Leader of nascent Canadian Senators Group doesn’t think Wexit’s a good idea
The senator behind a new faction in Parliament’s upper chamber says #WEXIT was “tangentially” behind this, the latest attempt at non-partisan independence in the Canadian Senate.
In an interview with The Post Millennial, former Conservative senator Scott Tannas and leader of the nascent Canadian Senators Group said the move is geared toward having a say in committee picks, non-partisan research, and also suggested it could be a bulwark against “group-think”.
“I don’t think there’s anybody in this group at all, who thinks Wexit is a great idea, or it’s time has come. We’re all there to fight for Canada,” said the Albertan senator. “But in the context of making sure our regions are protected and advanced.”
The Canadian Senators Group also includes Doug Black (Alberta), Robert Black (Ontario), Larry W. Campbell (B.C.), Stephen Greene (Nova Scotia), Diane F. Griffin (P.E.I.), Elaine McCoy (AB), David Richards (New Brunswick), Josée Verner (Quebec), Pamela Wallin (Saskachewan) and Vernon White (ON).
Canada’s first prime minister, John A. Macdonald, referred to the appointed legislature that provides regional oversight for government bills with power to introduce laws unrelated to spending, as chamber for “sober second thought”.
However, in contemporary politics and on the Main Street circa 2019, opinions on the Senate range from a desire for greater accountability (some provinces like Alberta actually hold non-binding votes for senate-appointees), to its abolishment altogether.
And for nearly 150 years, senators were appointed by the sitting prime minister, and for the most part showed unbroken partisan loyalty to their caucuses. But that all changed in April 2014 when Trudeau cut existing Liberal appointees in the Upper Chamber from the national caucus.
The rookie leader had been at the Liberal helm for barely a year before making this nation-changing decision – one that Dale Smith, a parliamentary reporter and author of a book on how Canada’s Westminster government operates, describes as “a slow moving train wreck ever since.”
“It goes back to when Trudeau kicked out his senators and said it was about wanting more independence in the Senate, it was really more about a bunch of (spending) audits coming out,” Smith told TPM. “It was like killing two birds with one stone, independent senators and not dealing with any blowback the Auditor General finds.”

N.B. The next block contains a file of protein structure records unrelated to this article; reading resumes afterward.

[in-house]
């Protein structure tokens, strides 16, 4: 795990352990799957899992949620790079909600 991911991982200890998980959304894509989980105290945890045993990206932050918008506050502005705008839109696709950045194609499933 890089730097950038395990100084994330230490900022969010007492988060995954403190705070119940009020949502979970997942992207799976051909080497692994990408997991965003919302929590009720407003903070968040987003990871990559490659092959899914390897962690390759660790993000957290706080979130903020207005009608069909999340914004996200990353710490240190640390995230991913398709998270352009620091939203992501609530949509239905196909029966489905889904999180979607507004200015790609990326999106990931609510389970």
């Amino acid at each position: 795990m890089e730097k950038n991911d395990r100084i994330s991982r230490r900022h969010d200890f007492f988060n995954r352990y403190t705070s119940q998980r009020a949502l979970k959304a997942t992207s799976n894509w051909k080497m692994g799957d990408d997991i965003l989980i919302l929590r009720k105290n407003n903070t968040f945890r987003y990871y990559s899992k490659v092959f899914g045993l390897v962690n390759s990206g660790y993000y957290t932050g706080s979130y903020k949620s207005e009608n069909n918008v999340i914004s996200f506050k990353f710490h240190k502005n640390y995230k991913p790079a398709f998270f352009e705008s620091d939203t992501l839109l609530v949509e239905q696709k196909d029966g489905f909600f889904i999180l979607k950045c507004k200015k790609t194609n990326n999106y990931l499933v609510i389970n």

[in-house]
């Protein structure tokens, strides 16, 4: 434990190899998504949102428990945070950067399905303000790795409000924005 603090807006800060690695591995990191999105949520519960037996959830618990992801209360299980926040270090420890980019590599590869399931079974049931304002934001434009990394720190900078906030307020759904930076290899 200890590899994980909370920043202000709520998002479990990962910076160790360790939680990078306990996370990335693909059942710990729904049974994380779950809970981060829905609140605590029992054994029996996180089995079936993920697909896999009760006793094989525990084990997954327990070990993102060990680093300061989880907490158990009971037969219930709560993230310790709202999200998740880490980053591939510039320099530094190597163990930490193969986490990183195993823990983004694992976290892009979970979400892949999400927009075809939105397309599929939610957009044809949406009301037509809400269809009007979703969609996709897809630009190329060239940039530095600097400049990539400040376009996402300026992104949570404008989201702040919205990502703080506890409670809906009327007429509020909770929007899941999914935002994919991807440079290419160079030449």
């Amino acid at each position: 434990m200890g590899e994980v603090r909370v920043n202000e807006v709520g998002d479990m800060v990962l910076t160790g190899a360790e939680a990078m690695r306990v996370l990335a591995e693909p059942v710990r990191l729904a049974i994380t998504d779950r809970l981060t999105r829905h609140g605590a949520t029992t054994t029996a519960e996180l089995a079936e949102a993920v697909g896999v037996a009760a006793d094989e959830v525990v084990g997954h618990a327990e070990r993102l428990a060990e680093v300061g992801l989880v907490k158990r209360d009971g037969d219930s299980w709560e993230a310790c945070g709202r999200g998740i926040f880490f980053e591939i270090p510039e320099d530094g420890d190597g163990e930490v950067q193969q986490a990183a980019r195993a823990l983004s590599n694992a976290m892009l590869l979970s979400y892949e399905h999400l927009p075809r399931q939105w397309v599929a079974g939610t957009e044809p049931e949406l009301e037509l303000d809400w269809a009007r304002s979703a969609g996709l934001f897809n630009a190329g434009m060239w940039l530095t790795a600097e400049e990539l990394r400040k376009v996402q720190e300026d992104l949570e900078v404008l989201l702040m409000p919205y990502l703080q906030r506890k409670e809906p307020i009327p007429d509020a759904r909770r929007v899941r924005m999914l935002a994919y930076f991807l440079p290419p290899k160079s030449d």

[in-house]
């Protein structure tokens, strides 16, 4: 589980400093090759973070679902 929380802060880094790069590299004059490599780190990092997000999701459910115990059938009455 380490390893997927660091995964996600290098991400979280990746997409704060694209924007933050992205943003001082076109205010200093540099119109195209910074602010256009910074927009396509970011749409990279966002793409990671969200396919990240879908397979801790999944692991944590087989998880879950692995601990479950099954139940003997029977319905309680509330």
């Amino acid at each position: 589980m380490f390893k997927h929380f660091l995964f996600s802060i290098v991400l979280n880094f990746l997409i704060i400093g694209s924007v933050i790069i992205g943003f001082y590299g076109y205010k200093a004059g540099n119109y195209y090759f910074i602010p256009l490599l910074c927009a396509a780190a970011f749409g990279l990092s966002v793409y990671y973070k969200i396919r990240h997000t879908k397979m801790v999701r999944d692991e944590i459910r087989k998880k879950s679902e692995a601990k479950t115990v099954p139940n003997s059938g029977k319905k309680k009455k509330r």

That report by Auditor General of Canada Michael Ferguson, delivered in June 2015 after examining 116 senators’ expenses, found 30 to contain inappropriate claims (more than a dozen senators opted for arbitration to square accounts) and referred nine to RCMP for further investigation. No charges from Ferguson’s determinations ever materialized.
However, his audit was launched over questionable living expenses claimed by Stephen Harper appointees Patrick Brazeau and Mike Duffy, as well Liberal Senator Mac Harb, that resulted in charges against all three.
The Crown ultimately withdrew prosecution of fraud-related charges against Brazeau (July 2016) and Harb (May 2016), shortly after Duffy beat four of 31 counts of bribery, fraud and breach of trust that actually stuck and that the public prosecutor pursued at Ontario Superior Court.
Trudeau’s decision to abandon his Senate caucus occurred barely three months before Duffy was charged by RCMP, one of which included accepting a “bribe” from Harper’s then chief-of-staff Nigel Wright for $90,000 to cover disputed housing expenses. Strangely, Wright was never charged for tendering the cash.
After winning a majority government 18 months later Trudeau continued his senate-reform in January 2016, by way of Order-in-Council, establishing an advisory board to weed through applicants for “independents” to fill Senate vacancies.
By March of that year, the Independent Senator Group was formed; an amalgam of Trudeau’s original castaways and destination for new blood. It had also become haven for embattled Harper appointees tapped for the Senate, including Duffy, Brazeau and Wallin, who has now thrown her lot in with Tannas’ new venture.